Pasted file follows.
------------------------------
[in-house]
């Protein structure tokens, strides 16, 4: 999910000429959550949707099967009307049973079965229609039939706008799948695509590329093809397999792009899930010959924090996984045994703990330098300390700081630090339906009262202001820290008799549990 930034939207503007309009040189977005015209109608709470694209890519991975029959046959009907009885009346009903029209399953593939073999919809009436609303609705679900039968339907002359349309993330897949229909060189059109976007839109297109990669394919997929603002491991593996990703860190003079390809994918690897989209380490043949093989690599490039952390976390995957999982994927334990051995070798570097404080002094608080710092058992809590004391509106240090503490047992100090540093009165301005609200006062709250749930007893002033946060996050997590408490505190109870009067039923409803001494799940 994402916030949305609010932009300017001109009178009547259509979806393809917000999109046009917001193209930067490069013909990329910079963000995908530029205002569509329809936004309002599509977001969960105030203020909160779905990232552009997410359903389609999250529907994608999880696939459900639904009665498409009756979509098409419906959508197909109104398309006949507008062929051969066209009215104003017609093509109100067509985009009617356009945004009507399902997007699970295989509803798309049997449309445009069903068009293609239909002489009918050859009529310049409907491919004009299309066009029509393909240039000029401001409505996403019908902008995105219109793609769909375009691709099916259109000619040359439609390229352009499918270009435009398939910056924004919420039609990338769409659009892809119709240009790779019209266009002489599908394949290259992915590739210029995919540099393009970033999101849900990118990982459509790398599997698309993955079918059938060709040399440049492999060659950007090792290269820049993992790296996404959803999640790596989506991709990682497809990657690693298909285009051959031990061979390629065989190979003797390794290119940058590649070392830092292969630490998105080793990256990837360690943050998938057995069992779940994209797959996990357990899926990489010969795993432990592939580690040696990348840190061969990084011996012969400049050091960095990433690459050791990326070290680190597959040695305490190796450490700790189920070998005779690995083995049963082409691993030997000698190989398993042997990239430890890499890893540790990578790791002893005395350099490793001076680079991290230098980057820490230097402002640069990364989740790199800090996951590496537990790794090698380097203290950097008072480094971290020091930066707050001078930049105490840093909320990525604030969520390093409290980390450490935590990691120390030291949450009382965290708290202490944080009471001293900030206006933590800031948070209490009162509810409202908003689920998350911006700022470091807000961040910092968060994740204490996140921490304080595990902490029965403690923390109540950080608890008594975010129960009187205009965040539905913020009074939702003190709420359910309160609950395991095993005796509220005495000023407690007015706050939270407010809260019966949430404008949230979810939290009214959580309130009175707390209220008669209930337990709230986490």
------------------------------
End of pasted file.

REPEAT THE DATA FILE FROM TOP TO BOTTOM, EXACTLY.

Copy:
[in-house]
């Protein structure tokens, strides 16, 4: 999910000429959550949707099967009307049973079965229609039939706008799948695509590329093809397999792009899930010959924090996984045994703990330098300390700081630090339906009262202001820290008799549990 930034939207503007309009040189977005015209109608709470694209890519991975029959046959009907009885009346009903029209399953593939073999919809009436609303609705679900039968339907002359349309993330897949229909060189059109976007839109297109990669394919997929603002491991593996990703860190003079390809994918690897989209380490043949093989690599490039952390976390995957999982994927334990051995070798570097404080002094608080710092058992809590004391509106240090503490047992100090540093009165301005609200006062709250749930007893002033946060996050997590408490505190109870009067039923409803001494799940 994402916030949305609010932009300017001109009178009547259509979806393809917000999109046009917001193209930067490069013909990329910079963000995908530029205002569509329809936004309002599509977001969960105030203020909160779905990232552009997410359903389609999250529907994608999880696939459900639904009665498409009756979509098409419906959508197909109104398309006949507008062929051969066209009215104003017609093509109100067509985009009617356009945004009507399902997007699970295989509803798309049997449309445009069903068009293609239909002489009918050859009529310049409907491919004009299309066009029509393909240039000029401001409505996403019908902008995105219109793609769909375009691709099916259109000619040359439609390229352009499918270009435009398939910056924004919420039609990338769409659009892809119709240009790779019209266009002489599908394949290259992915590739210029995919540099393009970033999101849900990118990982459509790398599997698309993955079918059938060709040399440049492999060659950007090792290269820049993992790296996404959803999640790596989506991709990682497809990657690693298909285009051959031990061979390629065989190979003797390794290119940058590649070392830092292969630490998105080793990256990837360690943050998938057995069992779940994209797959996990357990899926990489010969795993432990592939580690040696990348840190061969990084011996012969400049050091960095990433690459050791990326070290680190597959040695305490190796450490700790189920070998005779690995083995049963082409691993030997000698190989398993042997990239430890890499890893540790990578790791002893005395350099490793001076680079991290230098980057820490230097402002640069990364989740790199800090996951590496537990790794090698380097203290950097008072480094971290020091930066707050001078930049105490840093909320990525604030969520390093409290980390450490935590990691120390030291949450009382965290708290202490944080009471001293900030206006933590800031948070209490009162509810409202908003689920998350911006700022470091807000961040910092968060994740204490996140921490304080595990902490029965403690923390109540950080608890008594975010129960009187205009965040539905913020009074939702003190709420359910309160609950395991095993005796509220005495000023407690007015706050939270407010809260019966949430404008949230979810939290009214959580309130009175707390209220008669209930337990709230986490």